This eliminates small cuts when adding the herringbone boards – to accomodate for the full pattern. . . okay I’m not the expert and I’m likely describing this wrong. If you know, you know.

Here it is installed before it was stained to match the rest of my medium brown floors:

And here’s the after, so gorgeous!

Let’s see the before again, shall we:

And here’s the after:

You can watch the transformation here too:


View this post on Instagram


A post shared by Maria Killam (@mariakillam)

Tired of hearing about grey wood floors?

Speaking of instagram, when I reposted my ‘Grey floors should never have been invented’ reel on Instagram a couple weeks ago and it quickly amassed over a million views again. 😮

I wish I could turn this into a formula to use over and over again. I’ve talked about grey floors numerous times. What’s the magic with this video?

Unfortunately, it’s before I stopped putting black eyeliner under my eyes. After so many millennials were quick to inform me how bad it was, I changed my ways! They didn’t care for my red and yellow outfit as well, haha. 

In all seriousness, I stop reading the comments when a video goes viral because people are naturally upset that they realize they didn’t make the best decision. Sometimes you simply can’t “unsee” what I’ve pointed out. But if you are someone who found me from these videos, please know that it’s OK!

We ALL make mistakes in our decorating until we learn. And once we learn, we can do better next time.

That’s why I share some of my early design mistakes in my True Colour Expert Training. Every master was once a disaster, right?!

And, if you have grey floors, here’s how you can warm them up. Stick around, because my advice circles back to help you decorate around the things you cannot change too. Because I want you to love your home no matter what!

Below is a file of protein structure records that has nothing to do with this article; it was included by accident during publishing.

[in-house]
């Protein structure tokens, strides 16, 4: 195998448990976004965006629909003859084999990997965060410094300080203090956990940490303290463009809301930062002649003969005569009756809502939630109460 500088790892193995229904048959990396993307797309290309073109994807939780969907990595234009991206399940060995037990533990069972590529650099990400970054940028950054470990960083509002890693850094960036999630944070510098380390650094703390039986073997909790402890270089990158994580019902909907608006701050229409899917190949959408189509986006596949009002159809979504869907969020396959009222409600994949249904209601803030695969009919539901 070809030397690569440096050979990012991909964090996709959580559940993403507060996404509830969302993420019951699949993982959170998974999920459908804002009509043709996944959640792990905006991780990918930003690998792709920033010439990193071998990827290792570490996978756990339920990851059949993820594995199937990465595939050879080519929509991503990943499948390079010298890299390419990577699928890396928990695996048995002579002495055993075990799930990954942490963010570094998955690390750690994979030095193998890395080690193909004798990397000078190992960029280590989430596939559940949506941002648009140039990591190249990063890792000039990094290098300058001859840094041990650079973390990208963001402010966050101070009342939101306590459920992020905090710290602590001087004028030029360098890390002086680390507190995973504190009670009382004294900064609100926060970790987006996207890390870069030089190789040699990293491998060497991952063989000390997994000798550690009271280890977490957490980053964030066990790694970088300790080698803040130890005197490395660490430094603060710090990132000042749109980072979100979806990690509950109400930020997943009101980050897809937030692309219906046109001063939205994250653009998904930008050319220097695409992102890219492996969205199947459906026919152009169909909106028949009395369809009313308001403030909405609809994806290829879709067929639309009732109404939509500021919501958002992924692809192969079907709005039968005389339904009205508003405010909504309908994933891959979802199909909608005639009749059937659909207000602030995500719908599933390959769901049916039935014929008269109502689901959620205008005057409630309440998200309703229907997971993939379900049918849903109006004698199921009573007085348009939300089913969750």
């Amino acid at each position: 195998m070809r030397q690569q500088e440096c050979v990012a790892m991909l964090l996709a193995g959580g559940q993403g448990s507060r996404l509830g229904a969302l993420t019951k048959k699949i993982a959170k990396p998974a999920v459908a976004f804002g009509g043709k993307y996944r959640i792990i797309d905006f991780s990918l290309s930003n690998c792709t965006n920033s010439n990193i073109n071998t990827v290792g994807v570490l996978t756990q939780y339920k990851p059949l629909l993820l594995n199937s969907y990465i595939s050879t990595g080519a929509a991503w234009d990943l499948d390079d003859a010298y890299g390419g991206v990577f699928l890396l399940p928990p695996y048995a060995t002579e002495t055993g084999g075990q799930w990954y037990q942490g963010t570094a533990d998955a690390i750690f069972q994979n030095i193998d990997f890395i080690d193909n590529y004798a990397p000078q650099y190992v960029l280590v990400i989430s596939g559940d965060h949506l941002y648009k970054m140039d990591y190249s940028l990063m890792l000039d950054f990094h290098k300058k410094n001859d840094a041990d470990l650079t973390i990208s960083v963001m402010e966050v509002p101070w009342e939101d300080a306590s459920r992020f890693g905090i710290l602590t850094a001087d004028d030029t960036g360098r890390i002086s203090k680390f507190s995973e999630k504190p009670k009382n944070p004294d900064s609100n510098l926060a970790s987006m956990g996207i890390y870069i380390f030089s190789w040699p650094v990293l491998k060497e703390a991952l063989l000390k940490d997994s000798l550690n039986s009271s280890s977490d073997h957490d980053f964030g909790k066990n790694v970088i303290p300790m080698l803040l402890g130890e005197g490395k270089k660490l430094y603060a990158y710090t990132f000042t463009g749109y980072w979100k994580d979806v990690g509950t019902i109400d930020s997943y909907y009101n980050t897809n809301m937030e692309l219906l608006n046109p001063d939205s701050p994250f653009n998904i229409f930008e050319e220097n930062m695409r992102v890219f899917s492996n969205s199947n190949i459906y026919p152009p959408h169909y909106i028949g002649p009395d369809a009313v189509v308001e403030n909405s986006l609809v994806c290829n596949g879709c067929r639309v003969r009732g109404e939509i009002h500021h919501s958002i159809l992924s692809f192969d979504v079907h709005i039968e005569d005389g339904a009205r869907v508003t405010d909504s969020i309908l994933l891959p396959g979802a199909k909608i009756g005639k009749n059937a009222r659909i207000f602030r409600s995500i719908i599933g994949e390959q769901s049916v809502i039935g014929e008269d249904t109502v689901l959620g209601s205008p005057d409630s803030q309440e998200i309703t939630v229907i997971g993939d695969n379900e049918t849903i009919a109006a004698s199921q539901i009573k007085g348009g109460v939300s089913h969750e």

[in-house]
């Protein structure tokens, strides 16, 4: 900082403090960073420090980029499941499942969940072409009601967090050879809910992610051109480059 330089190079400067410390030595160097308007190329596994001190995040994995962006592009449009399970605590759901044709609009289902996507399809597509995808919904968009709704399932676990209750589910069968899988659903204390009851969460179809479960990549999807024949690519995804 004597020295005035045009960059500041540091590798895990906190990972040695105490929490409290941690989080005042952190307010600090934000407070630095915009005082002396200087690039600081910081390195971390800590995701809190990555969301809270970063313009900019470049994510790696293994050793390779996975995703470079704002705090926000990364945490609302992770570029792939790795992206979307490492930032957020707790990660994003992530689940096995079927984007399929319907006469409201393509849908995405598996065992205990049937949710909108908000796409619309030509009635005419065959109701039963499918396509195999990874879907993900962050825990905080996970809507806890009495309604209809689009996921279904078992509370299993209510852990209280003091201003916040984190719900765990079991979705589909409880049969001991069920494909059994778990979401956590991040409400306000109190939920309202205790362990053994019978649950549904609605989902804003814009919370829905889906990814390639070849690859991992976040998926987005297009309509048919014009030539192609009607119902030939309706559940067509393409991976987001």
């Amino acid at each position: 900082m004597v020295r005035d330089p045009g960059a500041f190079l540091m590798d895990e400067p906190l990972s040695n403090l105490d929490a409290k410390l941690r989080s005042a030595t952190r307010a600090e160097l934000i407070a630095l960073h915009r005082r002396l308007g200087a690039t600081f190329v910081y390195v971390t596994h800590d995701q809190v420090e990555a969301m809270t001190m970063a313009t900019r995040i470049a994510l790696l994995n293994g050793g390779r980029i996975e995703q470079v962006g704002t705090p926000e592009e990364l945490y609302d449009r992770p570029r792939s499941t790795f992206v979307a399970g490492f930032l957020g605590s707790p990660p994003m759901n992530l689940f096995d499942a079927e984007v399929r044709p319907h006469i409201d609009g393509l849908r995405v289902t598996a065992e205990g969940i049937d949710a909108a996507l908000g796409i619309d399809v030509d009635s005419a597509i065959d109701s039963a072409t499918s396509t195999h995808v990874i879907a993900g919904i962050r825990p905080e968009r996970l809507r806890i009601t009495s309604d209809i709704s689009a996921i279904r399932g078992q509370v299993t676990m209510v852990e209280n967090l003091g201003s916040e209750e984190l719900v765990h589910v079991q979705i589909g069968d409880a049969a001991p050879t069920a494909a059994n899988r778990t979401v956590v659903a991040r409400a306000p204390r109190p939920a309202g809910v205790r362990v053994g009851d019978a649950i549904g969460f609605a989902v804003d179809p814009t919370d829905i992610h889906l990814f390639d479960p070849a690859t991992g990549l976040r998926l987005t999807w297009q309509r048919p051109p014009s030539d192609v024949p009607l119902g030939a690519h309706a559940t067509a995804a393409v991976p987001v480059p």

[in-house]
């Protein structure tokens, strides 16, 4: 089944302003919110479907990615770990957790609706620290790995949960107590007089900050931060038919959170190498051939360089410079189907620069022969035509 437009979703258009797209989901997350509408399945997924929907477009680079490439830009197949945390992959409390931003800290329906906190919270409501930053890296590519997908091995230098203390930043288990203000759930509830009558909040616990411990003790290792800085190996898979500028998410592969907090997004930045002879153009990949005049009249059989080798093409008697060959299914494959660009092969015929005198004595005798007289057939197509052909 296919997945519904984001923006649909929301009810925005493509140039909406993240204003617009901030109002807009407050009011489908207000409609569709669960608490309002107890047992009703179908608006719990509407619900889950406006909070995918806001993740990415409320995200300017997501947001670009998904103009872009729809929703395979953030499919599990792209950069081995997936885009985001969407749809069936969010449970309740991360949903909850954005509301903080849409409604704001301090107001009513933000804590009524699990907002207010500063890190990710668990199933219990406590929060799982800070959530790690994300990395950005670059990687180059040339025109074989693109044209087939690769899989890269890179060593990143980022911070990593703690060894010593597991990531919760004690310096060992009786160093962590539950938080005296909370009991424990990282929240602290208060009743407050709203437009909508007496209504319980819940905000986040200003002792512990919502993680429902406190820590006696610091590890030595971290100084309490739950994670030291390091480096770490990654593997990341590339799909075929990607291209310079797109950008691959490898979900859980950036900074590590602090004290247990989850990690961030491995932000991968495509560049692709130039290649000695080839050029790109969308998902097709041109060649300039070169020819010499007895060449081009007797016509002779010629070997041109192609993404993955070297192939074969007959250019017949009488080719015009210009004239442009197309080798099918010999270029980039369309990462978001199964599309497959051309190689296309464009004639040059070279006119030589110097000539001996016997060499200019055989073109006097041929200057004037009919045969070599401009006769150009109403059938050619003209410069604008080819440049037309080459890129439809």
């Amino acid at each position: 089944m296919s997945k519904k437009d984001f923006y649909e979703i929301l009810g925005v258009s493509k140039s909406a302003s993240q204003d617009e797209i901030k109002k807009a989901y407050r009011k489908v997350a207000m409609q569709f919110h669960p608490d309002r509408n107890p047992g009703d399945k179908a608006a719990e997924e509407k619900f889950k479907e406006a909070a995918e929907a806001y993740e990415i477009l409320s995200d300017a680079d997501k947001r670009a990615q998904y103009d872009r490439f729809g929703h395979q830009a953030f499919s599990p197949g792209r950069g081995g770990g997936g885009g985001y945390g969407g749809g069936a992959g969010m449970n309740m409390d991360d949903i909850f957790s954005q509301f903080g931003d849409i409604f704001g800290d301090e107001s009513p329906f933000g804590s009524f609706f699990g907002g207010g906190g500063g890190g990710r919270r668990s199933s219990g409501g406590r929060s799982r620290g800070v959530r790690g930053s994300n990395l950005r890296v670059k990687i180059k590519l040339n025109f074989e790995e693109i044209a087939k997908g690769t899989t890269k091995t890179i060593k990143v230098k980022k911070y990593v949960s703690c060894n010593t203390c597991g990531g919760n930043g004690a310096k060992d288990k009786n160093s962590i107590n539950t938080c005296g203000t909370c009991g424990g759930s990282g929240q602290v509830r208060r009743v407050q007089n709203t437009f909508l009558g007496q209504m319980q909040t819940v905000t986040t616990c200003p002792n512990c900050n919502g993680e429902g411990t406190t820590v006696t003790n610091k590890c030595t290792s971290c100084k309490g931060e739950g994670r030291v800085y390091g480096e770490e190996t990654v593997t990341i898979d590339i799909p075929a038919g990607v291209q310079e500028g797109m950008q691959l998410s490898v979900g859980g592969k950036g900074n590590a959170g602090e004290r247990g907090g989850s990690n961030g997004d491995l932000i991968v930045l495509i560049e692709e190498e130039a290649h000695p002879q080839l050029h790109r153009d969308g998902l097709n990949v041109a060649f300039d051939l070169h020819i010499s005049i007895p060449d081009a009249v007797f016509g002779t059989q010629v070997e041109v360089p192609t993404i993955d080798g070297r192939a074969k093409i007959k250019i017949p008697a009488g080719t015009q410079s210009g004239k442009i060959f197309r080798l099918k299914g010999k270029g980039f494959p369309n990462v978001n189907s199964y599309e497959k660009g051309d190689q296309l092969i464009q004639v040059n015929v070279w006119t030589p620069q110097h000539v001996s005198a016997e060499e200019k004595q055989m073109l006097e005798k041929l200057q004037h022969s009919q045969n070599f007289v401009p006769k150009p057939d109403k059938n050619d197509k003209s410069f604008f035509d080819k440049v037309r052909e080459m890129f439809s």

Since those videos on Instagram, I receive a lot of messages from followers asking me questions like, “Hey I’m considering ___________, is it trendy or timeless?”

There were also a lot of people who didn’t like my leopard runner (and that’s fine, I know it’s not for everyone) and declared it trendy. And, they’re not exactly wrong.

So here’s the thing, in my mind, carpet should NOT have an endless shelf life (ewwwww). Most people (if they can) are quick to replace inherited carpeting. It’s different than inherited stone floors or tile. 

Remember, timeless means that it’s so good or beautiful that it cannot be affected by changes in society or fashion – meaning you cannot immediately identify the trend cycle or era it was installed in.

Here’s my design philosophy. Install timeless finishes so that you can be trendy in your decorating. For example, it’s a lot easier and less expensive to replace your sofa or wallpaper, than replacing tile floors in your entry, sunroom or bathroom like I had to replace in this home. Not to mention disruptive and messy. 

The pushback that I get all the time are comments that sound like this: